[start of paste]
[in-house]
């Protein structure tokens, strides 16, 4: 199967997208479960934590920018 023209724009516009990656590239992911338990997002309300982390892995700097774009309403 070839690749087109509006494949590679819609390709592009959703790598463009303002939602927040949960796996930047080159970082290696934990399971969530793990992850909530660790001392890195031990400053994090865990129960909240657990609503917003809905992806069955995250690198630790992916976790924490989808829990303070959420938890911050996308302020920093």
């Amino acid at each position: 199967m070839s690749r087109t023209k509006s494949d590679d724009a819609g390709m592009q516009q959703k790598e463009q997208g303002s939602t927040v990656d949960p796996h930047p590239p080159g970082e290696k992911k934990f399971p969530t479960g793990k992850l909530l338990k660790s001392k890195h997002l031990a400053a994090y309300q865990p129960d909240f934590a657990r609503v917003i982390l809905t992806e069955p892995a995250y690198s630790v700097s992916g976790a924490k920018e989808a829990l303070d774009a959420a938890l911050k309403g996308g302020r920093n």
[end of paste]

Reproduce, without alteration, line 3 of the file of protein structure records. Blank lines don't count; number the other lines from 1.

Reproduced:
């Amino acid at each position: 199967m070839s690749r087109t023209k509006s494949d590679d724009a819609g390709m592009q516009q959703k790598e463009q997208g303002s939602t927040v990656d949960p796996h930047p590239p080159g970082e290696k992911k934990f399971p969530t479960g793990k992850l909530l338990k660790s001392k890195h997002l031990a400053a994090y309300q865990p129960d909240f934590a657990r609503v917003i982390l809905t992806e069955p892995a995250y690198s630790v700097s992916g976790a924490k920018e989808a829990l303070d774009a959420a938890l911050k309403g996308g302020r920093n």